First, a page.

The second Welles (DD-628) was laid down on 27 September 1941 at Seattle, Wash., by the Seattle-Tacoma Shipbuilding Corp.; launched on 7 September 1942; sponsored by Mrs. Suzanne Dudley Welles Brainard; and commissioned on 16 August 1943, Lt. Comdr. Doyle M. Coffee in command.

 

Following shakedown training along the west coast of the United States, Welles returned to Puget Sound on 26 October. After post-shakedown availability there, she got underway on 15 November in company with two British escort carriers which she escorted as far as San Diego, Calif. Continuing on her way, the destroyer transited the Panama Canal on 28 November and set a course for New York. She stopped along the way at Norfolk and, upon her arrival at New York on 4 December, joined Destroyer Division (DesDiv) 38. Ordered farther north, the warship departed New York on 26 December and arrived in Boston harbor the following day. On the 28th, she and her division mates got underway for the western Pacific in the screen of New Jersey (BB-62). The task unit stopped briefly at Norfolk where New Jersey's sister battleship, Iowa (BB-61), joined it for the voyage to the Pacific. The unit transited the Panama Canal during the first week in January 1944 and continued its voyage west on the 8th.

 

Welles and her travelling companions arrived at Funafuti in the Ellice Islands on 21 January and remained there for a week before getting underway for New Guinea. The destroyer arrived at Milne Bay on 5 February and joined the 7th Fleet. Later in the month, she escorted a convoy of LST's to Cape Gloucester on the island of New Britain. On 29 February, Welles provided gunfire support for elements of the Army's 1st Cavalry then landing on Los Negros Island in the Admiralties. During that operation, the destroyer came under fire from enemy automatic weapons and at least one field gun but sustained no damage. After completing her portion of the mission, she moved out to the transport area to provide antisubmarine defense. Periodically, she returned close to shore to provide call fire for American troops fighting ashore.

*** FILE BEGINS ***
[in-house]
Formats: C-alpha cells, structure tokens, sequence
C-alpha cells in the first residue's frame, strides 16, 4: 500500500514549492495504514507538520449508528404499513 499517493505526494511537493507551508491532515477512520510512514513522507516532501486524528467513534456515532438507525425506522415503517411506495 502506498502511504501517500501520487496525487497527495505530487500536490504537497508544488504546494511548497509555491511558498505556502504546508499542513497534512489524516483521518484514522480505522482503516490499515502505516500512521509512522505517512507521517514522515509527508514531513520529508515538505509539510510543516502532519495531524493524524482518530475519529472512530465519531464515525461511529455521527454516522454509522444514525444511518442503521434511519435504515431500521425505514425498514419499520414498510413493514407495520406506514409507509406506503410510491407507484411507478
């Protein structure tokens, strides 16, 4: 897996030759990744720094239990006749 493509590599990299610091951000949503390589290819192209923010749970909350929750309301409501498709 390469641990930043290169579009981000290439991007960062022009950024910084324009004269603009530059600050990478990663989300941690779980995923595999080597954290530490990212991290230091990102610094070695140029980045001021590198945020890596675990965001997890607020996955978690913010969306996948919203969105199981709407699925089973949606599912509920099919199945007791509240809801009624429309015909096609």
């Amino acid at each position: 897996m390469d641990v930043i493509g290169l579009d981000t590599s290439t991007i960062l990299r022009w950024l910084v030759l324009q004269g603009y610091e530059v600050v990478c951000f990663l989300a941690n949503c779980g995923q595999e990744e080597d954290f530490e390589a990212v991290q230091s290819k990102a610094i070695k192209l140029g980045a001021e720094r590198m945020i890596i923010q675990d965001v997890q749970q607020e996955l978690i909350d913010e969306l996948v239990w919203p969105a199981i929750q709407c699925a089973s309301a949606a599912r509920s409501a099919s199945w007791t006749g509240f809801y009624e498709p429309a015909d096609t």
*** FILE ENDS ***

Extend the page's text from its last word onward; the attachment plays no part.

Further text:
In March, she returned south to the area around Buna to prepare for operations to capture the remainder of the northern coast of New Guinea. During the Hollandia assault, the first of five leap frog steps to the Vogelkop, Welles was assigned to Task Group (TG) 77.2, the Central Attack Group which mounted its assault at Humboldt Bay on 22 April. About a month later, on 18 May, she supported the landings at Wakde Island and at Sarmi on the New Guinea mainland. From there, the warship continued with General Mac-Arthur's amphibious jump to Biak Island where she provided gunfire support during the landings and consolidation operations from 27 May to 2 June. During that time, she destroyed several Japanese barges, harassed enemy ground forces, silenced a shore battery or two and helped to repel several air attacks.

 

Leaving Biak on 2 June, the warship screened logistics convoys along the New Guinea coast for about a month before arriving off Noemfoor Island—located just west of Biak—to support the capture of that island. At the end of July, she participated in the last amphibious operation in New Guinea when troops went ashore at Cape Sansapor on the Vogelkop.